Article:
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Andrew Abercromby

Andrew Abercromby, deputy project manager and project engineer at NASA, chats about pulling pints in the Festival Theatre, learning to fly and living underwater.

Name Andrew Abercromby
Degree Course M.Eng (Mechanical Engineering)
Year of Graduation 2002

Your time at the University

Andrew Abercromby

I grew up in a small village in Fife and left high school a year early so my first year at Edinburgh University was particularly challenging. It didn’t take long though before I fell in love with the city and the student life.

I learned to fly at RAF Leuchars; played a lot of football at Peffermill; pulled pints working in The Argyle, Minders Bar, and the Festival Theatre; and learned how to be a mechanical engineer during many long days and nights spent at King’s Buildings.

I wanted to work for NASA and the university was very accommodating when I spent a year of my Masters working on the X-38 project at the NASA Johnson Space Center (JSC) in Houston, Texas.

Tell us about your Experiences since leaving the University

I was a student for a few more years after leaving Edinburgh, working on a PhD while doing my research in the Neurosciences Lab at JSC, and I have been a full-time engineer at JSC since graduating in 2006.

After some work on spacesuit testing I am now deputy project manager and project engineer for a new spacecraft called the Space Exploration Vehicle, which is kind of like a space camper van with spacesuits on the back.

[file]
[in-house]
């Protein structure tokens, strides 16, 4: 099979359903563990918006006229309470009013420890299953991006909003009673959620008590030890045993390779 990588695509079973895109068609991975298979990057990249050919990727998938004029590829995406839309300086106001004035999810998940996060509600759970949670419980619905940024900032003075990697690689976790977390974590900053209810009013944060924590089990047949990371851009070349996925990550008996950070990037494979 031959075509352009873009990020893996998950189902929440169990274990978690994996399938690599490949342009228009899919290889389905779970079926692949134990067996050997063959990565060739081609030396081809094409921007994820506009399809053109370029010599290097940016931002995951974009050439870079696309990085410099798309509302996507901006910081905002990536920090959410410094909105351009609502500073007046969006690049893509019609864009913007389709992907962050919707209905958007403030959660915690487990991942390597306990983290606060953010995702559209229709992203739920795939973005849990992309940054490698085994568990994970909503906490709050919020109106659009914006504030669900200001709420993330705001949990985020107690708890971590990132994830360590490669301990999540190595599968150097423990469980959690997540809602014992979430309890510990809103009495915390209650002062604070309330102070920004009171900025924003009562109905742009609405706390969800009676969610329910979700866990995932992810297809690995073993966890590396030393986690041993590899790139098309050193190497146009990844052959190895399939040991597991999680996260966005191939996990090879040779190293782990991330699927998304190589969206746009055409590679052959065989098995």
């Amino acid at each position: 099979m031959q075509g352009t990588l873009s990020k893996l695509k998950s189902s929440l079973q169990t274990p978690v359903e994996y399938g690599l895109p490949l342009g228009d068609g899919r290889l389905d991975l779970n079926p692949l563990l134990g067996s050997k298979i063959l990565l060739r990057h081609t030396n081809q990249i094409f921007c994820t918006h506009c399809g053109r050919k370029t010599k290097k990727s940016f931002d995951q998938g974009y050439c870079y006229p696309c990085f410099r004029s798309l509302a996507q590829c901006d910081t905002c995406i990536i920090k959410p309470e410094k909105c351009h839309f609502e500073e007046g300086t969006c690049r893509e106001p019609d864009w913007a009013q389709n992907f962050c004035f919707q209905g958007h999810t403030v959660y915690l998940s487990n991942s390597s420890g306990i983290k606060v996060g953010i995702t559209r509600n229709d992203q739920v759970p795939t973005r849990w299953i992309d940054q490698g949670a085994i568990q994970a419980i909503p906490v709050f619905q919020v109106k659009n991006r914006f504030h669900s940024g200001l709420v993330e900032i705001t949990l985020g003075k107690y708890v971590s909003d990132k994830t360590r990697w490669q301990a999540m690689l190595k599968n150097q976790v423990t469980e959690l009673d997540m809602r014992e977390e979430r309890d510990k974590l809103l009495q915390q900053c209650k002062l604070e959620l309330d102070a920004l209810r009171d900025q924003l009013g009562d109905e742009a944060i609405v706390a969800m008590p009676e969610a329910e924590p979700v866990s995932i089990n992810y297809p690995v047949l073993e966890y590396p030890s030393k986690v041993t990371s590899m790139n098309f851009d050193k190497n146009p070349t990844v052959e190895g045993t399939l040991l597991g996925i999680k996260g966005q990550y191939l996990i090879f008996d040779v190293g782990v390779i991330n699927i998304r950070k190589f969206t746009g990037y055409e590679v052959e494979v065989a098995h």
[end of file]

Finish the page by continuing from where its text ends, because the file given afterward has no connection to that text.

My career choices have been guided by a goal of making a difference in peoples’ lives while doing work that I enjoy. My engineering degree from Edinburgh University has been hugely important in my pursuit of that goal.

Andrew AbercrombyNASA

The most enjoyable part of my job is testing new hardware and exploration techniques in the desert, the Arctic, zero-g aircraft, underwater in NASA’s neutral buoyancy laboratory, and - my personal favourite - living underwater in the Aquarius habitat for 14 days during the NASA Extreme Environment Mission Operations (NEEMO) 14 mission. Piloting a Deepworker submersible during NEEMO 16 and diving in the bitterly cold lakes of British Columbia as part of a science expedition were also memorable work trips!

I also work part-time as a firefighter which I find every bit as challenging as my day job, just in different ways.

I was honoured to represent NASA alongside the SEV and some fellow team-mates in President Obama’s Inaugural Parade in 2009 and I received a Rotary National Award for Space Achievement (RNASA) Stellar Award in 2012 for my work.

My career choices have been guided by a goal of making a difference in peoples’ lives while doing work that I enjoy. My engineering degree from Edinburgh University has been hugely important in my pursuit of that goal.

Alumni wisdom

Working well with others is probably the most valuable skill I learned during my time in Edinburgh.

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